Wednesday, May 17, 2017

Venezuelan crisis and the country's petrostate status

"Venezuela claims the world’s largest proven reserves of petroleum, an estimated 298 billion barrels of oil." - Michael Klare, The Desperate Plight of Petro-States Tom Dispatch 05/26/2016

"Venezuela is Latin America's biggest exporter of crude oil and has the world's largest petroleum reserves." - Brian Ellsworth and Andrew Cawthorne, Venezuela death toll rises to 13 as protests flare Reuters 02/24/2014

Venezuela's extended political crisis has been in yet another acute phase recently. The US and European mainstream media is generally hostile to the chavista government of Nicolás Maduro and generally uncritically reflect the position of the opposition, some of which is about as rightwing authoritarian as they come.

The political and economic crisis is real. And while Latin America is largely regarded by the foreign policy establishment as a boring backwater, the US is meddling in troubled waters, and troubling them even more. Oscar Laborde, an Argentine Peronist member of the Mercosur parliament Parlasur, reports on the situation in Venezuela en su laberinto Página/12 15.05.2017:

Luego de ganar las elecciones y gobernar por 4 años y medio el gobierno tiene que afrontar el problema, nunca resuelto, de no haber superado la dependencia de la renta petrolera, casi como única fuente de recursos, y generar una nueva matriz, donde se complementara esa renta con el desarrollo productivo, tanto en lo agropecuario, como en lo industrial. Es difícil de entender, por ejemplo, cómo un país fértil como Venezuela importa gran parte de sus alimentos, situación agravada con la caída estrepitosa del precio del petróleo.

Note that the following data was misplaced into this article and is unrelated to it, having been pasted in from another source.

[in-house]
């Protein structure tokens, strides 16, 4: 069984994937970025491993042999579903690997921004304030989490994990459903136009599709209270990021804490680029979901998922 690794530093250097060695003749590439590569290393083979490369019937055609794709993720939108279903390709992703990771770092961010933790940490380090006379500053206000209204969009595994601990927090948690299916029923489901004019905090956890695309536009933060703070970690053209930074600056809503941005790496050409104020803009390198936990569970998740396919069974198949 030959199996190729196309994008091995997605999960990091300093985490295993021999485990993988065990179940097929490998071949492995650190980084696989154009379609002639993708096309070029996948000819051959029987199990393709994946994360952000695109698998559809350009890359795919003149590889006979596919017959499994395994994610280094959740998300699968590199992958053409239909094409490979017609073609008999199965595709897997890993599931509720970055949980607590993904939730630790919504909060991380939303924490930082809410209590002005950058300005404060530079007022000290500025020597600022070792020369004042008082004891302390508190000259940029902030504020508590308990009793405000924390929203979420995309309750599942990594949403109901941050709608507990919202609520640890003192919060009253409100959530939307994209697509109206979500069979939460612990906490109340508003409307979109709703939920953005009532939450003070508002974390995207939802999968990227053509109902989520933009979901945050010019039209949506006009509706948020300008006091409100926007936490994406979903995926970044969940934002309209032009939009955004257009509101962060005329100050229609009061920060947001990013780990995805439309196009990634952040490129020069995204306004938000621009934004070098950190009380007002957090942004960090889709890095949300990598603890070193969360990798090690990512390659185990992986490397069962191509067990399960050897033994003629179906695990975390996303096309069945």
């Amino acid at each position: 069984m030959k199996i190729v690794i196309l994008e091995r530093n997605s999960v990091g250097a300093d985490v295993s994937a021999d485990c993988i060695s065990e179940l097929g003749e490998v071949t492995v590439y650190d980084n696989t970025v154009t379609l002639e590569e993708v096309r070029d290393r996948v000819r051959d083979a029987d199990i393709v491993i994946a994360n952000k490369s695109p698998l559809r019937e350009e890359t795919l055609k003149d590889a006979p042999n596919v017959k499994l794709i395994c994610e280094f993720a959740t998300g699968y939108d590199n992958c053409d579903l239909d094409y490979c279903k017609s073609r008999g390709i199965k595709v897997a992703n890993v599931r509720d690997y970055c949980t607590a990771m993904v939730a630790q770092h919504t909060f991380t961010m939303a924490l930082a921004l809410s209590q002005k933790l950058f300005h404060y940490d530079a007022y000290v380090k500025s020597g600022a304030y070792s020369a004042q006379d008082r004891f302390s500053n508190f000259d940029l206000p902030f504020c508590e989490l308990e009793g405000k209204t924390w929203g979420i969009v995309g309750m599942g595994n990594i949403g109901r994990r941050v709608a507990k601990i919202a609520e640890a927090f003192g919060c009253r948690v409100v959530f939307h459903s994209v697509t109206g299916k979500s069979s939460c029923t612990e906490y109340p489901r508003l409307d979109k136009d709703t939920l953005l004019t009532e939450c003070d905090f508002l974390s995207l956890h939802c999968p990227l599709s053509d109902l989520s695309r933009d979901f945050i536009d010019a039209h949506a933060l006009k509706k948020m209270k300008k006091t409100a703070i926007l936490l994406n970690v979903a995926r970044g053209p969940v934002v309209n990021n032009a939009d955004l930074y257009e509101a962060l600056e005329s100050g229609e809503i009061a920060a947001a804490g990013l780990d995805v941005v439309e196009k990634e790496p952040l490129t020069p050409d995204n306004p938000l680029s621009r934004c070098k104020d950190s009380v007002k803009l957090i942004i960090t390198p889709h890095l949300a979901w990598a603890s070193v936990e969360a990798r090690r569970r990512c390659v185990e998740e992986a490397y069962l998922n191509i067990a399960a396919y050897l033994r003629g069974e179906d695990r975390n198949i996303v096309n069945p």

[After winning the elections and governing for four-and-a-half years, {he} had to confront the problem, which had never been resolved, of not having overcome dependence on the oil rent as almost the only source of income and develop a new matrix in which this income is complemented with productive development, in agriculture as much as in industry. It is difficult to understand, for instance, how a country as fertile as Venezuela imports a large part of its foodstuffs, a situation aggravated by the resounding drop in oil prices.]
He describes the opposition plan, in which the US is at least partly cooperating, as employing three basic approaches: "Guerra económica, incitación a la violencia extrema y aislamiento internacional para el gobierno." ("Economic war, initiating extreme violence and international isolation for the government.")

He also mentions attacks on Venezuelan embassies abroad, including in Madrid. (Embajador Isea pide evitar traslado de violencia de Venezuela a España EFE/El Universal 17.05.2017) That would surely be an interesting thread for the press to tug on, if they were so inclined.

Laborde writes that the economic conditions were "stabilizing and beginning to improve," the opposition escalated their campaign against the regime. They had previously demanded a Constituent Assembly to write a new Constitution, a demand to which Maduro has now acceded. But the opposition now rejects it. Instead, they demand advancing the Presidential election now schedule for 2018.

The opposition clearly seems to believe that they are close to succeeding and can soon force Maduro's government out. Or, alternatively, they see their opportunity for an immediate takeover starting to slip away and want to take advantage of the current chance.

Here is a report of 05/13/2017 from Aljazeera focusing on Venezuelan media coverage of the crisis, Venezuela: Protests, propaganda and self-censorship - The Listening Post 05/13/2017 (the first 11 minutes are devoted to the Venezuelan story):

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